If someone gave you $1,000 and told you to buy a camera and lens combo, what would you do? Yes, it is hard to get a good kit for relatively little money. Yet, there are some hidden gems that are great to kickstart your career and offer an improvement over existing gear. When I started out taking pictures, at about 15-years-old, I couldn’t really afford to buy a digital camera or anything of that sort. I had to make do with what I had: a film camera and lens I took from my dad. Being quite young, I didn’t start photography in the good old days. I started shooting film and had to learn fast what to do and how to do it. Eventually, I managed to save up and I bought a digital camera: Canon 1D Mark II. Then, I saved up even more and sold my 1D Mark II for more than buying it, I bought a 5D Mark II. Paired with a good zoom lens, it was an amazing camera I shot plenty of jobs on. That was in 2019, after the release of the EOS R. A decade after the 5D Mark II was released, it was still an able camera that delivered.
Now, I recommend this combo to every single beginner photographer, almost regardless of what their genre is. Camera technology, in general, has improved a lot in the past decade, but to be honest, it is a marginal improvement every year. Long story short, there hasn’t been a bad camera since 2010. Lenses have also improved a lot; new glass is sharper, flange distance is shorter, and elements are better. Does that make a difference? If you’re a pixel-peeper yes. I shoot a 24-70 from 2007 on a Canon 5Ds body, and nobody has complained. So much so, that nobody notices me switch from a 5D Mark IV to a 5Ds and vice-versa.
So, let’s see why I think the 5D Mark II and a 24-105 f/4 IS is the best camera and lens combo under $1,000
Canon 5D Mark II ($300-400)
Released in 2009, this camera is a true legend. The specs are nothing special in 2022, but they were the latest and greatest in 2009 when the camera first came out. In a nutshell, here is the rundown of the specs of the famed Canon 5D Mark II.
Sensor-wise, you have 21MP to work with. It is very similar to the Canon 1Ds Mark III, which was a camera made specifically for studio work. Personally, unless you’re shooting big campaigns, you don’t need a higher-resolution sensor. From personal experience, my clients also didn’t really notice me switch from a 20 to a 30 and to a 50-megapixel sensor. The ISO goes from 100 to 6,400, which can be expanded to 50-25,600. This isn’t anything impressive, but if you’re shooting at ISO 6,400 all the time, you may want to consider a different camera. For simple folks who work in the range of 100-3,200, this will be perfect. The camera starts acting up past 1,000 ISO, so you want to be careful with that. Still, the grain is rather pleasant and nothing horrible.
Some notable features include live view, which does seem standard now, but was a massive change for me coming from a film and 1D Mark II background. On the bad side, the autofocus is horrible, and you can only rely on a single center point. This isn’t so bad if you’re working with a mostly still subject, but as soon as it starts moving fast, you may want to look in the direction of the Canon 1D Mark IV, or the 1Dx. If you’re into video, you won’t be too pleased, as the 5D Mark II is primarily a stills camera. I have shot very very small video projects on the 5D Mark II, and it performed okay, but there is no way I am bringing it to anything serious. It makes much more sense to rent a Blackmagic for video projects.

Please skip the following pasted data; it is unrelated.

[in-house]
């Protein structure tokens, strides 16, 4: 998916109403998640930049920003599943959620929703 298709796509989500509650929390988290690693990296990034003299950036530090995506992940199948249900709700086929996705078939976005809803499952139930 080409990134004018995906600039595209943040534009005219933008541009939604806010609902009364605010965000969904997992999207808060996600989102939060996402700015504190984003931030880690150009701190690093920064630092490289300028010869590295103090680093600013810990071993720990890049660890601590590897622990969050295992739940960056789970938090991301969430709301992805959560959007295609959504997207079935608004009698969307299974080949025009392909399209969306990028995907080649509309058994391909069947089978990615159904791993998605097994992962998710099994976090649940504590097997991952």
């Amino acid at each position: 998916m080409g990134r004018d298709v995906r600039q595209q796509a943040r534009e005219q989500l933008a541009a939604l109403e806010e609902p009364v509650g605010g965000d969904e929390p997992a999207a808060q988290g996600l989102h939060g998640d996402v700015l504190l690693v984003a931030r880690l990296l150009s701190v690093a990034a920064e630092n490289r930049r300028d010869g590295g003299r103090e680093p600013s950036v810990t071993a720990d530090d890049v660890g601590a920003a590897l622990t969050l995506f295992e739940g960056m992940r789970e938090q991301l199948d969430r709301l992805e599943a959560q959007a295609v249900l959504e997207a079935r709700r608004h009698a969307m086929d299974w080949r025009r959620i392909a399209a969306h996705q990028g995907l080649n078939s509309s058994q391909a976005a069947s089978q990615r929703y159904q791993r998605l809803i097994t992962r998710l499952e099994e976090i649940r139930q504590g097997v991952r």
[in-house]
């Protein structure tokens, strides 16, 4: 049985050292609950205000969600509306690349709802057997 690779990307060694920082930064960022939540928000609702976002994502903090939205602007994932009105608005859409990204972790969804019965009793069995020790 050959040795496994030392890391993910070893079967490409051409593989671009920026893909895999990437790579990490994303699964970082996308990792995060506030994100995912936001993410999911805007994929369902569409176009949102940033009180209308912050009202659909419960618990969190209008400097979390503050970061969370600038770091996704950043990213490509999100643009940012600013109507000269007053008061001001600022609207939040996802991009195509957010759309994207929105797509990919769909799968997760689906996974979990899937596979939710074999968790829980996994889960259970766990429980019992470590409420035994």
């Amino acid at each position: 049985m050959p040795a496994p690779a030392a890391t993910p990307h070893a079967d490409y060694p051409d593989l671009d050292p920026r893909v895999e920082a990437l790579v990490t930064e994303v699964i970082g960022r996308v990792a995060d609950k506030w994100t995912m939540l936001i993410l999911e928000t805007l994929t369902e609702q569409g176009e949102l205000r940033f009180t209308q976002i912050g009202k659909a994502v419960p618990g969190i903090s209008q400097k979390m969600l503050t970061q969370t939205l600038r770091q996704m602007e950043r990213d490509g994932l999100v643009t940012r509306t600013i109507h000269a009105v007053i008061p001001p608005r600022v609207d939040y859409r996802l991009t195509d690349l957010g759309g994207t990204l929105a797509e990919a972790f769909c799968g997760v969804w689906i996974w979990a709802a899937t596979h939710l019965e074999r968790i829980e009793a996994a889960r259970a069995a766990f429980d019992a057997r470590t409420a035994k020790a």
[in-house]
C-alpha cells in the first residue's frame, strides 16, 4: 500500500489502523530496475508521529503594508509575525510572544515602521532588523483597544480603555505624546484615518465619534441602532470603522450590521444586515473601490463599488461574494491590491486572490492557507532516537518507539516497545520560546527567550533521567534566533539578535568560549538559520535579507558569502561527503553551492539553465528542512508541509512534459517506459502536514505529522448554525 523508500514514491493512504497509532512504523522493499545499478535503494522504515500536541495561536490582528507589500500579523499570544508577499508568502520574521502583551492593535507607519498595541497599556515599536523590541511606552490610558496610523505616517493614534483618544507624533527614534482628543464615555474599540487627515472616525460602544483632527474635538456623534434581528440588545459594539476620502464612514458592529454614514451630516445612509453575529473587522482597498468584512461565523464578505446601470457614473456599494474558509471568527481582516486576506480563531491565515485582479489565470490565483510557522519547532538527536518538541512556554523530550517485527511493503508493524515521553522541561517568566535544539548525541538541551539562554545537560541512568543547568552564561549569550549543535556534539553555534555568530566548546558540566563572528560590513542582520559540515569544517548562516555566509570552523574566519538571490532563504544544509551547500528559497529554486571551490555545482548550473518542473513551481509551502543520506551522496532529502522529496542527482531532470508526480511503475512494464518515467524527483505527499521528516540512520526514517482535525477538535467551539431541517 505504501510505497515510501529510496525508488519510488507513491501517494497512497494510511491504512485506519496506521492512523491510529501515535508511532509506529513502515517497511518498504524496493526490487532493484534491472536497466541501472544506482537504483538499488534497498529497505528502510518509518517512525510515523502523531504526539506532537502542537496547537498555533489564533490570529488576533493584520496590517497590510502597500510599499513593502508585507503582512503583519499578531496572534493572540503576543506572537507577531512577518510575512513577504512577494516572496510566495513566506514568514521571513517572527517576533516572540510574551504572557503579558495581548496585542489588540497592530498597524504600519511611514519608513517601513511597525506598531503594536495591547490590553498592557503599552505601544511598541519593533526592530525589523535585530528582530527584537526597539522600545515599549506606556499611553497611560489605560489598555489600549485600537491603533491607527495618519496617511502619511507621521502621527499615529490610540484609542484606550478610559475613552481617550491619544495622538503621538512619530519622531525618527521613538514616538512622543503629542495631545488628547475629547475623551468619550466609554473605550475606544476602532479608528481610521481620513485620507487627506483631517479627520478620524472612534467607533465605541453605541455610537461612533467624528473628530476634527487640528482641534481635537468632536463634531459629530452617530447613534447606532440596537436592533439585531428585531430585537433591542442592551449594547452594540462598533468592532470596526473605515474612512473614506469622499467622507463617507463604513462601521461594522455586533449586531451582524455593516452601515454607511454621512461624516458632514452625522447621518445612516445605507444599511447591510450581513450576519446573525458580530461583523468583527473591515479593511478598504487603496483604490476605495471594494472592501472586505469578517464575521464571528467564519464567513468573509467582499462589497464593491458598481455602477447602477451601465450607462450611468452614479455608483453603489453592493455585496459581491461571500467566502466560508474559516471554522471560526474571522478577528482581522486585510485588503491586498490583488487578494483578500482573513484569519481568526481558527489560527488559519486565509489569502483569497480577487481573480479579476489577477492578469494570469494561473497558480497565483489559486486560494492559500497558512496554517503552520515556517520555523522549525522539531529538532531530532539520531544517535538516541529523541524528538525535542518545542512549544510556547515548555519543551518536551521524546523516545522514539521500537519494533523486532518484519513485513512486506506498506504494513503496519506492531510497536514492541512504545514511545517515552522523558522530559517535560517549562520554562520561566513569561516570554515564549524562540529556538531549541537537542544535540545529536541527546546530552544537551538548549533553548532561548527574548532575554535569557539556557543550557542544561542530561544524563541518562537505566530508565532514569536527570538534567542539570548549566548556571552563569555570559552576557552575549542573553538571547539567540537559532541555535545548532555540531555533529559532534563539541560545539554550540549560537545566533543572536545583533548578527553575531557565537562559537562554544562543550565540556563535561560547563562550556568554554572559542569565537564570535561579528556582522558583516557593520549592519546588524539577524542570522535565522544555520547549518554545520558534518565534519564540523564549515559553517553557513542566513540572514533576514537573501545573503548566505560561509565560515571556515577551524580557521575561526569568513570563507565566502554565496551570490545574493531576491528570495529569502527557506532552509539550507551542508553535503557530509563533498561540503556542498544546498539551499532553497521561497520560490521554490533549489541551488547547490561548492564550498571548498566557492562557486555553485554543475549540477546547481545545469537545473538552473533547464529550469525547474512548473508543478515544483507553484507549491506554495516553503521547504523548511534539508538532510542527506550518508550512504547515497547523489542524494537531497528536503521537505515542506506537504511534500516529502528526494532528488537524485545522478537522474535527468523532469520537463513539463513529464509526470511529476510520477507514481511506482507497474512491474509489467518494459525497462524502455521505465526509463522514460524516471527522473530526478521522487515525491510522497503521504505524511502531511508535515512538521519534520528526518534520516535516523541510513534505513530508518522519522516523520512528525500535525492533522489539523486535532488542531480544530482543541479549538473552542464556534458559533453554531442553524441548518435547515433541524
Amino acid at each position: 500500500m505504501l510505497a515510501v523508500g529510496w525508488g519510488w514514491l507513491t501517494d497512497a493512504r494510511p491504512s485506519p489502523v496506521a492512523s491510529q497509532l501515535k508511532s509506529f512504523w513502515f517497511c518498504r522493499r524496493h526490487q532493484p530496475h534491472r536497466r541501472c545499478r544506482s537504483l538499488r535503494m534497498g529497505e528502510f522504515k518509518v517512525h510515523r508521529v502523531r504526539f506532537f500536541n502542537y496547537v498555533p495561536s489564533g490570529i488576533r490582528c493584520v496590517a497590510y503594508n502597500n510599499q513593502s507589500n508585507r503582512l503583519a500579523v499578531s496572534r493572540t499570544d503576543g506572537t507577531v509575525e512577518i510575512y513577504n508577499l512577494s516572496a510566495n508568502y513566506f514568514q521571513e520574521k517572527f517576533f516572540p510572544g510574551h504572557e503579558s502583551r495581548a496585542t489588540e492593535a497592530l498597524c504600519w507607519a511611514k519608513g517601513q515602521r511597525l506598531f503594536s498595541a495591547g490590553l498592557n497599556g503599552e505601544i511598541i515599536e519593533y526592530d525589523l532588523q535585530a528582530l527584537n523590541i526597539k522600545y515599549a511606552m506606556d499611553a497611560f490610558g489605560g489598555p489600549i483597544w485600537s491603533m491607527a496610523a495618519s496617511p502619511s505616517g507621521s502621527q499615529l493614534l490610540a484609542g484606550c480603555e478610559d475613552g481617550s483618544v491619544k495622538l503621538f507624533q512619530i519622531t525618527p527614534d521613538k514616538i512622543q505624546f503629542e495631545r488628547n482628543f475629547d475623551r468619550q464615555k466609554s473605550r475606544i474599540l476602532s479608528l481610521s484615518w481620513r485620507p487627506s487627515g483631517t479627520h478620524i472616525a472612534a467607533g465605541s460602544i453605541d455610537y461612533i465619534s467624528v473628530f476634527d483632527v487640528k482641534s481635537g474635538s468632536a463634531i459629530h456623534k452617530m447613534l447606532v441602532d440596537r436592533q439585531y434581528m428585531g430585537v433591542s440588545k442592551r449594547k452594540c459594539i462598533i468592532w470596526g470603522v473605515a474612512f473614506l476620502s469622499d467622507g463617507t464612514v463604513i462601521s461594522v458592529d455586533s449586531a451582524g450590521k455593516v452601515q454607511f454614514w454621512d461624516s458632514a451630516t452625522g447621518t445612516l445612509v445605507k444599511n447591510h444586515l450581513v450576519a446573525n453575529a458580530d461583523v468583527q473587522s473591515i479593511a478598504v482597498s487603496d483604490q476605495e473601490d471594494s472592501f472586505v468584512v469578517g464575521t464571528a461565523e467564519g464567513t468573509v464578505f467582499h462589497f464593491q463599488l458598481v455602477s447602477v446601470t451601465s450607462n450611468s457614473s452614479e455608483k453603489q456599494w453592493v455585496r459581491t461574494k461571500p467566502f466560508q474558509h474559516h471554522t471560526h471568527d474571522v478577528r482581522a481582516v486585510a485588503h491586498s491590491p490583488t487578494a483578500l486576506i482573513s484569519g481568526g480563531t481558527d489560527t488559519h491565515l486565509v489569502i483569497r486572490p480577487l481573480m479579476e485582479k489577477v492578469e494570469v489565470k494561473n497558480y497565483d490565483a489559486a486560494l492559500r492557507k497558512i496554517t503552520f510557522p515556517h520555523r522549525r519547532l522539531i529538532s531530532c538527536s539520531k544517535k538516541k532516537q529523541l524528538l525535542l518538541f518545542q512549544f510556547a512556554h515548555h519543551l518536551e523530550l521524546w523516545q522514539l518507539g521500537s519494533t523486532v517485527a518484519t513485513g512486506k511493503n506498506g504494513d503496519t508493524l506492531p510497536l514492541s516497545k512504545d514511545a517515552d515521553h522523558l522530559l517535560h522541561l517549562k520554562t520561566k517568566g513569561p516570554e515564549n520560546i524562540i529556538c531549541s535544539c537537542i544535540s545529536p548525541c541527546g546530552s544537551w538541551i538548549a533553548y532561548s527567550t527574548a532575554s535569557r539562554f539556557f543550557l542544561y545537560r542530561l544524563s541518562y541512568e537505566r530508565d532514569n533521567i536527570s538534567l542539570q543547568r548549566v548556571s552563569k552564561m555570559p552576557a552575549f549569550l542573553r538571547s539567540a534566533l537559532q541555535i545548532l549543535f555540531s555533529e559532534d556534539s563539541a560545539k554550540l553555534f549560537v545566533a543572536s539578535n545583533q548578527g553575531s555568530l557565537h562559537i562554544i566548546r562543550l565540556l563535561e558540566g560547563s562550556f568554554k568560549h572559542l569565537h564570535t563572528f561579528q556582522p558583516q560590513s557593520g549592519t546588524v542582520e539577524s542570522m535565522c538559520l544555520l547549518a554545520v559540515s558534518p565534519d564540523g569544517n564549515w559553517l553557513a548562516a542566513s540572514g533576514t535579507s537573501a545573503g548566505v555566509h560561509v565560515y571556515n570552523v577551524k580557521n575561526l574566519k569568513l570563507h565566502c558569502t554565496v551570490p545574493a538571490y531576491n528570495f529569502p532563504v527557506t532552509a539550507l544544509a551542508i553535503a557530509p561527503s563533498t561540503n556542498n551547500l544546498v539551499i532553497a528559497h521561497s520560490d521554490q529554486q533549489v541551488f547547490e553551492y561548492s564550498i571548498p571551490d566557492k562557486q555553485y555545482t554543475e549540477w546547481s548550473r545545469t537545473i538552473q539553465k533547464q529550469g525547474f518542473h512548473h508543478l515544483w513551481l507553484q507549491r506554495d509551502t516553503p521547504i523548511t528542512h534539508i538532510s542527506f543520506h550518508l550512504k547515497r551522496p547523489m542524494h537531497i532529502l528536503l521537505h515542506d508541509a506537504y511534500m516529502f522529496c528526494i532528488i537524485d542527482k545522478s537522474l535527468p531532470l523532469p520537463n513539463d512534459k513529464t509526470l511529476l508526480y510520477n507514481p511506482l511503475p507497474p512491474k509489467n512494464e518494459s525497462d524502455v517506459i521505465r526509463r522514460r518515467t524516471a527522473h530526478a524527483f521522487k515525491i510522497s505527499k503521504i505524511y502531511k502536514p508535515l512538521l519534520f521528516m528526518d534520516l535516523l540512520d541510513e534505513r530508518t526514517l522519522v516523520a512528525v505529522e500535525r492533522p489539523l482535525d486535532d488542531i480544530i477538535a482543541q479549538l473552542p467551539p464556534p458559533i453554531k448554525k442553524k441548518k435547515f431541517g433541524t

24-105 f/4 ($300-400)
This is not a special lens, you might say. It’s a very special lens, I reply. The 24-105 f/4 IS is a low-cost professional option that can suit your needs for most shooting. Especially at the start of your career, when you are not sure about the focal lengths that you prefer, the 24-105 will provide ample variety in shots. From mid-telephoto to mid-wide-angle, this lens is very much “mid”. It won’t give you a crazy zoom, or crazy bokeh, it will however give you a stable and reliable lens that takes sharp images. It’s sort of a kit lens on steroids. And a very good one indeed. Featuring image stabilization, it will be perfect for those who want to take their shutter speeds a little down. Compared to version II, the original one is lighter and smaller. The only improvement the newer, more expensive lens has is the corner brightness, which can be fixed in post. Go figure out which one you will need.
What About the 24-70 f/2.8?
An attentive reader will ask why I shoot on the heavier 24-70 f/2.8? And the answer is rather simple, just because that is the lens I bought, and got stuck with using. At the same time, having shot work on a 24-105 as well, I would absolutely recommend it to anyone who wants a decent zoom but doesn’t want to spend ridiculous amounts of money. If you find a good deal, and feel that you don’t need anything beyond 70mm go for the 24-70, but be prepared to lose sharpness at wider apertures, as well as use a bigger and heavier piece of glass. Coming from someone whose hands hurt after a shooting sometimes, this is a very real concern.
So, there you have it, the Canon 5D Mark II, paired with a 24-105 f/4, or a 24-70 f/2.8 is a great starting combo for almost any professional photographer. Costing under $1,000 used, this gear can be purchased off Facebook Marketplace, various groups, as well as websites. I would strongly suggest buying the gear in person as sometimes remote purchases can lead to frustration and poor choices.